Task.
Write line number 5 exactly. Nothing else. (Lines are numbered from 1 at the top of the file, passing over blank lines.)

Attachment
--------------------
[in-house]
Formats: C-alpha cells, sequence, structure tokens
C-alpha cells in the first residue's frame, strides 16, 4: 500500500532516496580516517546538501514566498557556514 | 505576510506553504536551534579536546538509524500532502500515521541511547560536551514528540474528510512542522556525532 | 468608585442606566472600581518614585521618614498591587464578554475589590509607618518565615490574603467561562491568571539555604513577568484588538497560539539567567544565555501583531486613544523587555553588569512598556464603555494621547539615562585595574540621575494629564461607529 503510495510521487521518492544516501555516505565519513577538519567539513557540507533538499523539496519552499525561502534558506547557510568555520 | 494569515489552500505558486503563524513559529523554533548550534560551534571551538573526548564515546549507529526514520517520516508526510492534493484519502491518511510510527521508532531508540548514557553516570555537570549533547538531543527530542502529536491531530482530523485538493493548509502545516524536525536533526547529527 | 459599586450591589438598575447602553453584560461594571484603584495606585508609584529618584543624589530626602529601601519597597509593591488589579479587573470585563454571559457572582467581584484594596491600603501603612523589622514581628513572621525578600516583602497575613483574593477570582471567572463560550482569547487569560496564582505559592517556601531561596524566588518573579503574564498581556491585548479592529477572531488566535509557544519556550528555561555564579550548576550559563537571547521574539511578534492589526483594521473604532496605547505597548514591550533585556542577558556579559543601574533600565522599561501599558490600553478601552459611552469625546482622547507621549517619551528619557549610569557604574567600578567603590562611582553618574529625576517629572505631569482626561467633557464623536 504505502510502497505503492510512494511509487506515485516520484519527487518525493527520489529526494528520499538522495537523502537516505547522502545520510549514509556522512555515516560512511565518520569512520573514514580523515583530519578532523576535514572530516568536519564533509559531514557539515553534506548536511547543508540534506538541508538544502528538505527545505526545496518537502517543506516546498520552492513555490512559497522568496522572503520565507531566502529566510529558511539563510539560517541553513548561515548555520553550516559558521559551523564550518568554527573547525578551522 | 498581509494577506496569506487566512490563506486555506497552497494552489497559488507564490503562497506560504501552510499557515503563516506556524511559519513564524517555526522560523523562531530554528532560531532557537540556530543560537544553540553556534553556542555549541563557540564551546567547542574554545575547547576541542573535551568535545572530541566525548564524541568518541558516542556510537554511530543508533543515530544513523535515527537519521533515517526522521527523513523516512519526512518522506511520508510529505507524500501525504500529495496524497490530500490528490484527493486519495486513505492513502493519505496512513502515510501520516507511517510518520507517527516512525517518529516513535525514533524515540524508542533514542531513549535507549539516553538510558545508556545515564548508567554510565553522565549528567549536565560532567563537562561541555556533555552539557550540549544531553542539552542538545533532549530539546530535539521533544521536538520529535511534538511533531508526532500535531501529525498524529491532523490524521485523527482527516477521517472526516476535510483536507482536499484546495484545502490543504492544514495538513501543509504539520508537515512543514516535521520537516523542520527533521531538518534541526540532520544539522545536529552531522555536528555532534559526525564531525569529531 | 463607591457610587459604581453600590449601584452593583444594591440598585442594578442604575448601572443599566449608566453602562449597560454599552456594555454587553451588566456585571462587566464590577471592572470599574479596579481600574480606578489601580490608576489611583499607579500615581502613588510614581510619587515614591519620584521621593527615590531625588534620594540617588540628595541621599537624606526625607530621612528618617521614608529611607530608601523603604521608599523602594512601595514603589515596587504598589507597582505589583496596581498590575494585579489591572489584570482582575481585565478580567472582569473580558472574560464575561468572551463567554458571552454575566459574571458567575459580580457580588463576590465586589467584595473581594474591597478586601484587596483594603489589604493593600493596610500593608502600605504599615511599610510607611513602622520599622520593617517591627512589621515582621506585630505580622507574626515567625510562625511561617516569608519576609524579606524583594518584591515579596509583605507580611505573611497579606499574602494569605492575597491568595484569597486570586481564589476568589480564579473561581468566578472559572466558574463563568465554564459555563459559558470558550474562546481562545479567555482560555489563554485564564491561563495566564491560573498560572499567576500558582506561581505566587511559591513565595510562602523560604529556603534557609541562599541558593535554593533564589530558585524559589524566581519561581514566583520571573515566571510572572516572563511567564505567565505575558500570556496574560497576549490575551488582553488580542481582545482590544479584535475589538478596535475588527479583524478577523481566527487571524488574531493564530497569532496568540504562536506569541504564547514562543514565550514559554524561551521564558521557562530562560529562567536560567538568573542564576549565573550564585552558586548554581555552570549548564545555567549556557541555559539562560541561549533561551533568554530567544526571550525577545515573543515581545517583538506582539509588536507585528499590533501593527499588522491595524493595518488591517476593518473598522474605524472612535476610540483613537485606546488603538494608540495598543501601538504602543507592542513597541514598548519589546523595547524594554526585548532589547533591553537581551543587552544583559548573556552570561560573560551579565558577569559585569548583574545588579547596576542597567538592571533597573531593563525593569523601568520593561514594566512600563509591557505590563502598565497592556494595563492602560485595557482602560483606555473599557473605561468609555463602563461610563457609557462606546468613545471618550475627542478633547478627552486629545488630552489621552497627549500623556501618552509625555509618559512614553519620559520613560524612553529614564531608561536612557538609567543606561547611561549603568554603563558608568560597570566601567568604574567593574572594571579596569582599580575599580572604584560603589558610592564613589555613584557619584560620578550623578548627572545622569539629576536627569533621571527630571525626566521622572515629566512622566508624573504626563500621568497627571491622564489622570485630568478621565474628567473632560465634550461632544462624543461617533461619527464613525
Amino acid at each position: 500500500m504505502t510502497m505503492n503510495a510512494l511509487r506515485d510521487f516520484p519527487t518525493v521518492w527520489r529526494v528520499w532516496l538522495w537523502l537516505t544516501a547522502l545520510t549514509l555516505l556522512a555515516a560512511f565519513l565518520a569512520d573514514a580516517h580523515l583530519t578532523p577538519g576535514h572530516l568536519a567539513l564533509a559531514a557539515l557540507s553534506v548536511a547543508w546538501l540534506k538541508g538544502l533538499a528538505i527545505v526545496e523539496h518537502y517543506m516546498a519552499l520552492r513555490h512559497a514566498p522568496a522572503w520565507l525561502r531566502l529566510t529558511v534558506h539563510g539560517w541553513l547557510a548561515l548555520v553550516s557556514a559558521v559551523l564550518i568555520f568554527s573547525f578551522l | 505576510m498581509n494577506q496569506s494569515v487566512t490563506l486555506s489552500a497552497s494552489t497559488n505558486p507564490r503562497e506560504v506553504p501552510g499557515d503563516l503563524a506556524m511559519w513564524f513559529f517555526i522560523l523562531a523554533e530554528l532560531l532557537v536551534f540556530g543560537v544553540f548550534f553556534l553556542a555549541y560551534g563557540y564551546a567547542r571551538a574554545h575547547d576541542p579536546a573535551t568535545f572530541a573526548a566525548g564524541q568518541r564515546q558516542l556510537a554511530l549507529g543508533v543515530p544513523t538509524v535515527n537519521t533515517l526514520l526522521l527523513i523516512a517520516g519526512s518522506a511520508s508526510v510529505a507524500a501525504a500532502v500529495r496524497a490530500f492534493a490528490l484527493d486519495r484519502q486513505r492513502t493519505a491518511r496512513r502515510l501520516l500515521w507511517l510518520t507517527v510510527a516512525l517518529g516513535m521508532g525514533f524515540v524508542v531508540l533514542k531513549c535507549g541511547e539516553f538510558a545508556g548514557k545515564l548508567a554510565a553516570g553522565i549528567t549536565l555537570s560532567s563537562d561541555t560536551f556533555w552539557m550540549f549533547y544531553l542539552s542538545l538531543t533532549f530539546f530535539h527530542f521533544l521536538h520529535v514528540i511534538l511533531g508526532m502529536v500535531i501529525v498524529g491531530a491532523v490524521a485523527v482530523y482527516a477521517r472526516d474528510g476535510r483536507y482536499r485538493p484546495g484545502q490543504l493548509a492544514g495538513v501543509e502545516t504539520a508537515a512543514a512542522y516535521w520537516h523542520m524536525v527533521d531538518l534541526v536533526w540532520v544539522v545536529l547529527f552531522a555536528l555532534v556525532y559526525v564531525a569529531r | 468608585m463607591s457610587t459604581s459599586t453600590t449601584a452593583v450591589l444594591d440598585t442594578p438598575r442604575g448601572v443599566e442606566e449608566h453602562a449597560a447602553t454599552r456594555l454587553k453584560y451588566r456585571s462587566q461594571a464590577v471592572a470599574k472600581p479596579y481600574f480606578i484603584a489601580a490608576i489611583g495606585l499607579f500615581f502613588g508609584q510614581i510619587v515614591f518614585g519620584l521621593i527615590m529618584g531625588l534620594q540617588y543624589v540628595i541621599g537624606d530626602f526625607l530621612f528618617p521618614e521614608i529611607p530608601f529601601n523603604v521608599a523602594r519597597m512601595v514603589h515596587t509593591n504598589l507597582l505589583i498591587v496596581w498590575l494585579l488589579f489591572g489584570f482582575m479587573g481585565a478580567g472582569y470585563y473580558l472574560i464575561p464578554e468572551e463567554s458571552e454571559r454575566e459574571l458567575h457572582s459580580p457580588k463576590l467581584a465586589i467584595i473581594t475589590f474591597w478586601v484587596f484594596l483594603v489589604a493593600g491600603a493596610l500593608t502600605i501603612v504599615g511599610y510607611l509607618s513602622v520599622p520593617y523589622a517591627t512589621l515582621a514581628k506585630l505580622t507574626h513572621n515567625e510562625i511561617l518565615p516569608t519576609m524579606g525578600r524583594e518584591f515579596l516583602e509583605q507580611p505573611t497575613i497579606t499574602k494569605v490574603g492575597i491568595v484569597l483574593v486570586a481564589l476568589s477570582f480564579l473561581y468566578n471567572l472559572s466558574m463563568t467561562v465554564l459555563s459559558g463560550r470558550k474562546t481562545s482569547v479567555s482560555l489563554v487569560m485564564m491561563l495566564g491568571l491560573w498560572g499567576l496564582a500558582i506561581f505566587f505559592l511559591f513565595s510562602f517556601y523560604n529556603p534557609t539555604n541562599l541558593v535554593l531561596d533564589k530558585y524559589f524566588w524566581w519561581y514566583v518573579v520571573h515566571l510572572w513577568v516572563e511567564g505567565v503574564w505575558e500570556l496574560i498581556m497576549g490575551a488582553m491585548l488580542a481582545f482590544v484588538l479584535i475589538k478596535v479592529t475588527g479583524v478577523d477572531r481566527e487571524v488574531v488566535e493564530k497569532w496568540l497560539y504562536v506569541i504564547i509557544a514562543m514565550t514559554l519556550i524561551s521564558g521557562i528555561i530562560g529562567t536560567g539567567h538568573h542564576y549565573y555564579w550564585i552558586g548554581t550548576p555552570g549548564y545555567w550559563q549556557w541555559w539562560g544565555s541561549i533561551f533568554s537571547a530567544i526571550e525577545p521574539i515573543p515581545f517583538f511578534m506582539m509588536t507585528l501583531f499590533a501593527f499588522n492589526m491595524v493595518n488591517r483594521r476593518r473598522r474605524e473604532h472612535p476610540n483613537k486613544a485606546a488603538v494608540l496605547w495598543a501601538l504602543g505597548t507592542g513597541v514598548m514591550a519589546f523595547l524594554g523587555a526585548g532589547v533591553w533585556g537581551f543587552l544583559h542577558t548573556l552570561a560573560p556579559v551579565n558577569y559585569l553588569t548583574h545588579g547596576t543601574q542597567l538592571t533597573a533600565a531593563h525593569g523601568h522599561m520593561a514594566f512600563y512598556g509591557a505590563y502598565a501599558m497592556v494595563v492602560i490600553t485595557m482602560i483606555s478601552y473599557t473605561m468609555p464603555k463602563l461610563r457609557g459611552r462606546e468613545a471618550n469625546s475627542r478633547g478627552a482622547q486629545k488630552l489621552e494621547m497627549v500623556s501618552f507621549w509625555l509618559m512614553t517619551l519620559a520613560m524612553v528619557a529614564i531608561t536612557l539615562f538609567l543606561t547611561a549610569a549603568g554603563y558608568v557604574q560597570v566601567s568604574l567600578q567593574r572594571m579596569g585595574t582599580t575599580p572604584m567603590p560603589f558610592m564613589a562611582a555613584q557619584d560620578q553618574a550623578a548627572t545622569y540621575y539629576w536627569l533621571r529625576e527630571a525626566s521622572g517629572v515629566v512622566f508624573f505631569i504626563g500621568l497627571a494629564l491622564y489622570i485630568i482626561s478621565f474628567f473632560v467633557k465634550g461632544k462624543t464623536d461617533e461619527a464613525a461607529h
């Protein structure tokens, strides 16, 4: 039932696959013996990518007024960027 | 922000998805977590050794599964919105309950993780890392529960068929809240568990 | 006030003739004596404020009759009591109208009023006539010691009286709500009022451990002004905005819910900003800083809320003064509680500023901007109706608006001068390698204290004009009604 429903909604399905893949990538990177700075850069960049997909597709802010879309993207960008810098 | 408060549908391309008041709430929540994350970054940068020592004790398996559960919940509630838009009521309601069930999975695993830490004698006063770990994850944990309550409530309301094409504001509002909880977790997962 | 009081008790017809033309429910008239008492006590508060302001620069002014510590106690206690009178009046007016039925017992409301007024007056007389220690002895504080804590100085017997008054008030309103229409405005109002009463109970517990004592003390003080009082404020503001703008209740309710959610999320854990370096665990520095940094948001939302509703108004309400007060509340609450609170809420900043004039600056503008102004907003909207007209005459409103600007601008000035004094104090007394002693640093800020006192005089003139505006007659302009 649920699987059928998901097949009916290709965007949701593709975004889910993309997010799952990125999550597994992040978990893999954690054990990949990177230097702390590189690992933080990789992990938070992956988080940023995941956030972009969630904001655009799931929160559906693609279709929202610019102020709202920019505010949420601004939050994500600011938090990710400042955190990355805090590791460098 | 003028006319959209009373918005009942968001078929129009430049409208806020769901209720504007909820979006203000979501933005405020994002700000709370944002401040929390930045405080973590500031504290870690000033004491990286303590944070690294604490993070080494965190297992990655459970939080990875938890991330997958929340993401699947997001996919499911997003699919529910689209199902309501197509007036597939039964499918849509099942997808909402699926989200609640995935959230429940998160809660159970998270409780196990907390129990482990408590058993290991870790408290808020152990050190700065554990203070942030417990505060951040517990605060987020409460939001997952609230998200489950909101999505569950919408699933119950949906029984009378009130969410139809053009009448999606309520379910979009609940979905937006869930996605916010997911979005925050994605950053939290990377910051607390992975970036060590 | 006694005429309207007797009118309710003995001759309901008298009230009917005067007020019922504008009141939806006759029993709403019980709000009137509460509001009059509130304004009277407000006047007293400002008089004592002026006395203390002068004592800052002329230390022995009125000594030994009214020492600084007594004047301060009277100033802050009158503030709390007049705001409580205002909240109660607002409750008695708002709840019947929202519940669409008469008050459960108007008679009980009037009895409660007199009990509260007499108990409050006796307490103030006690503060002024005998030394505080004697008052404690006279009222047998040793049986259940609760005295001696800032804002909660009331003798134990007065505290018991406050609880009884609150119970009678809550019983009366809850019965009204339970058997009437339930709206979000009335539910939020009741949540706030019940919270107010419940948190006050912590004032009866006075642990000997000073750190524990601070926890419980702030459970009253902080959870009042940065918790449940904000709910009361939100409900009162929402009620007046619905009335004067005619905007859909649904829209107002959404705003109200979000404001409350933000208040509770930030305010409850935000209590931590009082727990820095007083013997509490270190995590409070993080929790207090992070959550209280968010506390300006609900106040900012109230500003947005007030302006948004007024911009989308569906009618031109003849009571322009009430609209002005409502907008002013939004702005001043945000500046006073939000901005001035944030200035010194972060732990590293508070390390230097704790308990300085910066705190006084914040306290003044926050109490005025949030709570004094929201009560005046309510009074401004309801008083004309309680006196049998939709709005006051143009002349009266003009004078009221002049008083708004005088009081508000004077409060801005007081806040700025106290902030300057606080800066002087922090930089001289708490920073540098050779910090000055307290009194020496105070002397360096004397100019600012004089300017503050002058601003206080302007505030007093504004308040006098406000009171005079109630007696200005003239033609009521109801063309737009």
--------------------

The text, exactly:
């Protein structure tokens, strides 16, 4: 039932696959013996990518007024960027 | 922000998805977590050794599964919105309950993780890392529960068929809240568990 | 006030003739004596404020009759009591109208009023006539010691009286709500009022451990002004905005819910900003800083809320003064509680500023901007109706608006001068390698204290004009009604 429903909604399905893949990538990177700075850069960049997909597709802010879309993207960008810098 | 408060549908391309008041709430929540994350970054940068020592004790398996559960919940509630838009009521309601069930999975695993830490004698006063770990994850944990309550409530309301094409504001509002909880977790997962 | 009081008790017809033309429910008239008492006590508060302001620069002014510590106690206690009178009046007016039925017992409301007024007056007389220690002895504080804590100085017997008054008030309103229409405005109002009463109970517990004592003390003080009082404020503001703008209740309710959610999320854990370096665990520095940094948001939302509703108004309400007060509340609450609170809420900043004039600056503008102004907003909207007209005459409103600007601008000035004094104090007394002693640093800020006192005089003139505006007659302009 649920699987059928998901097949009916290709965007949701593709975004889910993309997010799952990125999550597994992040978990893999954690054990990949990177230097702390590189690992933080990789992990938070992956988080940023995941956030972009969630904001655009799931929160559906693609279709929202610019102020709202920019505010949420601004939050994500600011938090990710400042955190990355805090590791460098 | 003028006319959209009373918005009942968001078929129009430049409208806020769901209720504007909820979006203000979501933005405020994002700000709370944002401040929390930045405080973590500031504290870690000033004491990286303590944070690294604490993070080494965190297992990655459970939080990875938890991330997958929340993401699947997001996919499911997003699919529910689209199902309501197509007036597939039964499918849509099942997808909402699926989200609640995935959230429940998160809660159970998270409780196990907390129990482990408590058993290991870790408290808020152990050190700065554990203070942030417990505060951040517990605060987020409460939001997952609230998200489950909101999505569950919408699933119950949906029984009378009130969410139809053009009448999606309520379910979009609940979905937006869930996605916010997911979005925050994605950053939290990377910051607390992975970036060590 | 006694005429309207007797009118309710003995001759309901008298009230009917005067007020019922504008009141939806006759029993709403019980709000009137509460509001009059509130304004009277407000006047007293400002008089004592002026006395203390002068004592800052002329230390022995009125000594030994009214020492600084007594004047301060009277100033802050009158503030709390007049705001409580205002909240109660607002409750008695708002709840019947929202519940669409008469008050459960108007008679009980009037009895409660007199009990509260007499108990409050006796307490103030006690503060002024005998030394505080004697008052404690006279009222047998040793049986259940609760005295001696800032804002909660009331003798134990007065505290018991406050609880009884609150119970009678809550019983009366809850019965009204339970058997009437339930709206979000009335539910939020009741949540706030019940919270107010419940948190006050912590004032009866006075642990000997000073750190524990601070926890419980702030459970009253902080959870009042940065918790449940904000709910009361939100409900009162929402009620007046619905009335004067005619905007859909649904829209107002959404705003109200979000404001409350933000208040509770930030305010409850935000209590931590009082727990820095007083013997509490270190995590409070993080929790207090992070959550209280968010506390300006609900106040900012109230500003947005007030302006948004007024911009989308569906009618031109003849009571322009009430609209002005409502907008002013939004702005001043945000500046006073939000901005001035944030200035010194972060732990590293508070390390230097704790308990300085910066705190006084914040306290003044926050109490005025949030709570004094929201009560005046309510009074401004309801008083004309309680006196049998939709709005006051143009002349009266003009004078009221002049008083708004005088009081508000004077409060801005007081806040700025106290902030300057606080800066002087922090930089001289708490920073540098050779910090000055307290009194020496105070002397360096004397100019600012004089300017503050002058601003206080302007505030007093504004308040006098406000009171005079109630007696200005003239033609009521109801063309737009």